Article Text

Download PDFPDF

P-271 Is proactive primary end of life care possible and sustainable?
  1. Keri Thomas1,
  2. Collette Clifford2 and
  3. Julie Armstrong Wilson1
  1. 1Gold Standards Framework Centre C.I.C. Shrewsbury, UK
  2. 2University of Birmingham, Birmingham, UK


Aim Crises are frightening especially near the end of life. Primary care teams are pivotal in caring for patients in the final years of life, enabling more to live well and die where they choose, and reduce inappropriate crises and hospitalisation. With increasing pressures from the ageing population, rising mortality and limited resources, a more proactive approach to meeting these challenges is required.

The Gold Standards Framework (GSF) Quality Improvement Programme has been influential in EOLC since 2000 with most UK general practitioners using GSF foundation principles. We report on the findings of the first 17 GP practices undertaking GSF Going for Gold training and accreditation with some reaccredited three years later, demonstrating what is possible to achieve.

Method Primary care teams undertake a practice-based distance-learning GSF Gold programme with optional interactive workshops over 6–12 months. Evaluations before and after in preparation for accreditation include key outcome ratios, on-line After Death Analysis plus submission of a portfolio of evidence and assessment interview.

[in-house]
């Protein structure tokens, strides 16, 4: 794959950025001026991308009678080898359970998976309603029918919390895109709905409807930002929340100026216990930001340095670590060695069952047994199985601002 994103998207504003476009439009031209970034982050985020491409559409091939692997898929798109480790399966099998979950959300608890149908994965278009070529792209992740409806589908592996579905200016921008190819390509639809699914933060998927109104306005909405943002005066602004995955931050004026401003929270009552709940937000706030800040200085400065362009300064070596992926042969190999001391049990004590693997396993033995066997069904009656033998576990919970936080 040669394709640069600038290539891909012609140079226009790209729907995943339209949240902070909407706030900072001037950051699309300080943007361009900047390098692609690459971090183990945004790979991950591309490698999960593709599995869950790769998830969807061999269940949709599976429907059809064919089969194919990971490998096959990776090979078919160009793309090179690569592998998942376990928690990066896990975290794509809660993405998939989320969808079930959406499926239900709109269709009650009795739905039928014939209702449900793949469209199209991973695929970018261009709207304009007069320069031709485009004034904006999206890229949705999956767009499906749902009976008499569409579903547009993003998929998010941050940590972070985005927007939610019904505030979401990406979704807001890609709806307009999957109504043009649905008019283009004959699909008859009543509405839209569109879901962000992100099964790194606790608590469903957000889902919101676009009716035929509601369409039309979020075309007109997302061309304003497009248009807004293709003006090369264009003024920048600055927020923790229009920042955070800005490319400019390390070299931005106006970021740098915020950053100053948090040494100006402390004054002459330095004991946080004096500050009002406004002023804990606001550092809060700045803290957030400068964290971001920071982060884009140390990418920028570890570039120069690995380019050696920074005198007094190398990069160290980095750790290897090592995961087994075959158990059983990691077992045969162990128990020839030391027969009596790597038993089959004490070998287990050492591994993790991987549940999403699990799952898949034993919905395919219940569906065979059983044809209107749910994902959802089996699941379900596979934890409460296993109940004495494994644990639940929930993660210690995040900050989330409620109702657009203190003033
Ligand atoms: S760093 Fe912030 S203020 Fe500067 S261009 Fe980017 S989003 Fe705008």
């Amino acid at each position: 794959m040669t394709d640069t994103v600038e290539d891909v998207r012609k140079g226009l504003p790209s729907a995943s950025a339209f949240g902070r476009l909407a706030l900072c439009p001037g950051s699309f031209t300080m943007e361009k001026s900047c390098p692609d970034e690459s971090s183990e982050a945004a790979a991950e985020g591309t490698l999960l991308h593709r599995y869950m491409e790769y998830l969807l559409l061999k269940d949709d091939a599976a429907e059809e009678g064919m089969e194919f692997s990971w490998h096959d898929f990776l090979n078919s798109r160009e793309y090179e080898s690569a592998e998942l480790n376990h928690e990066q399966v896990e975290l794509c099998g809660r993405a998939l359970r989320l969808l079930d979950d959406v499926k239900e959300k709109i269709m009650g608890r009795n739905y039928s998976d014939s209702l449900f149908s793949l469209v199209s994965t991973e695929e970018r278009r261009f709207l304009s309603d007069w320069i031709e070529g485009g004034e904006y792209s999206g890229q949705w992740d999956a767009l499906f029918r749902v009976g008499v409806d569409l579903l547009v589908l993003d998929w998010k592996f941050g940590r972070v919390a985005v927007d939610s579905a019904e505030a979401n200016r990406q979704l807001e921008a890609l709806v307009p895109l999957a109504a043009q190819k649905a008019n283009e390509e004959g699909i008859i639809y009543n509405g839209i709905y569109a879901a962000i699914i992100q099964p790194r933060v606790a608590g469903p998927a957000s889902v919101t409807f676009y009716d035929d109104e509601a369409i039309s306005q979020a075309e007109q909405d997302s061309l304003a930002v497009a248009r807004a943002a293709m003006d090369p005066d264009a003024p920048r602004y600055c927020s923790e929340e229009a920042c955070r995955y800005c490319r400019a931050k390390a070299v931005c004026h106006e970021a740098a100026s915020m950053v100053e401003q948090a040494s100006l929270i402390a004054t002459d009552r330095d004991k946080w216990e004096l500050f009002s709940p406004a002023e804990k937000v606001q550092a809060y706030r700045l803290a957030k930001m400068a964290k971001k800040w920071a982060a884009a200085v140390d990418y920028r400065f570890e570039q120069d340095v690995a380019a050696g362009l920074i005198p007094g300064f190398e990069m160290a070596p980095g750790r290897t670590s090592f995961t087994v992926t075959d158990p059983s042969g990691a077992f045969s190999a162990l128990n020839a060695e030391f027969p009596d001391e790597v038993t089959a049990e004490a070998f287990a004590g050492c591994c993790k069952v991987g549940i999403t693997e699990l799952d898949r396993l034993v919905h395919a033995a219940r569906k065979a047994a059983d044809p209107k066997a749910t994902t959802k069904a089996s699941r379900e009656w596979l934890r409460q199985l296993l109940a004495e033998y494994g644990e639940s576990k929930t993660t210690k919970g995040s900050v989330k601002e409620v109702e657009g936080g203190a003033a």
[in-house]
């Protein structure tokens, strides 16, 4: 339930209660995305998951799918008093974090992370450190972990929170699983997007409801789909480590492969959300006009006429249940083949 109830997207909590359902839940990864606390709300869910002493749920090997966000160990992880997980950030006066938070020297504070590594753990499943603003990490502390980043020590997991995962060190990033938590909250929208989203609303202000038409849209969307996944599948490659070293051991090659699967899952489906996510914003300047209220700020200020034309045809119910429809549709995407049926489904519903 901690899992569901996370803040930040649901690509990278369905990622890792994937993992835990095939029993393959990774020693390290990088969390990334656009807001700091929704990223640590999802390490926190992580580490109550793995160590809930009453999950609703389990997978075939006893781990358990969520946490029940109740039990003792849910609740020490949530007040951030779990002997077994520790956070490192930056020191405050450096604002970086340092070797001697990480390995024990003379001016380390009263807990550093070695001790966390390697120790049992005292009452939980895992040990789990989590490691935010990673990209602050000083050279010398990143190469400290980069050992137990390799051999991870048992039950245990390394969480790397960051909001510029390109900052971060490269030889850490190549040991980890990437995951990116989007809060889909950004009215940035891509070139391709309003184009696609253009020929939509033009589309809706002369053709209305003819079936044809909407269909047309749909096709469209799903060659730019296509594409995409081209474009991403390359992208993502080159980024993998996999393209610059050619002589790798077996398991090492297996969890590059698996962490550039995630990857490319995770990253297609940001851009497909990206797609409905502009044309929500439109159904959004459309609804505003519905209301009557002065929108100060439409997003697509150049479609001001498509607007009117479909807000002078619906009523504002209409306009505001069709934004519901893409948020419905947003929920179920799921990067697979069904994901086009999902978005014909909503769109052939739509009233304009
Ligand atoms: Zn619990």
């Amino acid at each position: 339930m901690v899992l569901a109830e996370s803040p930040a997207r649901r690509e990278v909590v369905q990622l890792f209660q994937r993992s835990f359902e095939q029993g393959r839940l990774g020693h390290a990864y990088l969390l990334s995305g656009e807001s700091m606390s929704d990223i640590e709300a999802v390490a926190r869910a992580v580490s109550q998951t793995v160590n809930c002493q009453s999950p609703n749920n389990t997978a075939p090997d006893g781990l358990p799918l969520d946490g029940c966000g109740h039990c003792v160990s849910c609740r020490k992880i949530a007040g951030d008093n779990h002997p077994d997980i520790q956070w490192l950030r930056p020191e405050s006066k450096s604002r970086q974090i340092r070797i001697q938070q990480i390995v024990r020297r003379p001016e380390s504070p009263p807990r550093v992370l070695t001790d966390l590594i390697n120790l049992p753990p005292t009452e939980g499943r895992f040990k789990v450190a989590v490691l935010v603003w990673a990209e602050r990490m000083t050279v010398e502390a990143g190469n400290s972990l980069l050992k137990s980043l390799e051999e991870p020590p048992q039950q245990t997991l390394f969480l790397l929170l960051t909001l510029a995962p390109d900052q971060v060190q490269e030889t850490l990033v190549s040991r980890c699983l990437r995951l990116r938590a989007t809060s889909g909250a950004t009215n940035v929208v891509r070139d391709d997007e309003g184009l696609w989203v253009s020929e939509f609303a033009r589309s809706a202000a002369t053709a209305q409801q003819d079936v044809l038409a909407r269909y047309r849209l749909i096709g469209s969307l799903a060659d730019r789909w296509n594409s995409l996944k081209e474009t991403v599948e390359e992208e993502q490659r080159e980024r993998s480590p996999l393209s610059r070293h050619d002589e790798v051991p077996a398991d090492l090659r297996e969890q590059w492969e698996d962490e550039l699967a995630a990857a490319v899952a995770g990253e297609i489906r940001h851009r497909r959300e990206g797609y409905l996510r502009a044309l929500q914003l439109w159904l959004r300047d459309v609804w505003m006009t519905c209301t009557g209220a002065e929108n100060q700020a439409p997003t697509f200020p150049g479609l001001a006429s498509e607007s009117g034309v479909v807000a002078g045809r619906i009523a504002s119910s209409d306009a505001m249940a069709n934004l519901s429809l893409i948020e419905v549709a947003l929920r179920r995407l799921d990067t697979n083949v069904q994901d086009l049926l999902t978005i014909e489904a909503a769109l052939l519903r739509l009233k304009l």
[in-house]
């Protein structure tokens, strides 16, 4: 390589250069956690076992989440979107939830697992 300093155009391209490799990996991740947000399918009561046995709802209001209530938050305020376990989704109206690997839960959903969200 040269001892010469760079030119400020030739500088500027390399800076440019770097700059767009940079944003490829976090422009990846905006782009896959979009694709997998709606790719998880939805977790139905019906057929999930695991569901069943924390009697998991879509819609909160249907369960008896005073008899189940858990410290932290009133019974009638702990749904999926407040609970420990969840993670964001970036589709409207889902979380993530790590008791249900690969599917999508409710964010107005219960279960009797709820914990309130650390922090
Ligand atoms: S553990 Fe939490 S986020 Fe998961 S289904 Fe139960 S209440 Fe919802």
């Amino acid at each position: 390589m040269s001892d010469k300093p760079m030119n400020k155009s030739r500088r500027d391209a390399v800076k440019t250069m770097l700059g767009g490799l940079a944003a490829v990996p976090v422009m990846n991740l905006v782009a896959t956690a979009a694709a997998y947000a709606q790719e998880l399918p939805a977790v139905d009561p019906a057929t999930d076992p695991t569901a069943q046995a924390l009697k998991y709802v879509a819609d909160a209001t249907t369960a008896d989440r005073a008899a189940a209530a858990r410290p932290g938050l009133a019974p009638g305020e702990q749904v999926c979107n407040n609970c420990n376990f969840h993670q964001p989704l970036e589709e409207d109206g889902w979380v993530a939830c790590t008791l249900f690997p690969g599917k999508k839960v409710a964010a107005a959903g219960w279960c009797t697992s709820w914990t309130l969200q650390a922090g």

Results Cumulated findings for the accredited practices show significant improvements, including some reaccredited three years later demonstrating long-term sustainability. Practices demonstrate enhanced proactive end-of-life care, with earlier identification of over 60% of their patients who died, offering ACP discussions to over 65%, leading to more home deaths and improved outcomes for patients and carers.

Conclusion Improving care for people in their last year of life in GP Practices with proactive person-centred care is pivotal to meeting the challenges of the ageing population, and making best use of limited resources. The GSF Gold programme reported here, is an example of a practical, well-received evidence–based quality improvement, leading to more proactive planned care in line with peoples’ preferences, meeting the increasing needs of the ageing population.

Statistics from

Request Permissions

If you wish to reuse any or all of this article please use the link below which will take you to the Copyright Clearance Center’s RightsLink service. You will be able to get a quick price and instant permission to reuse the content in many different ways.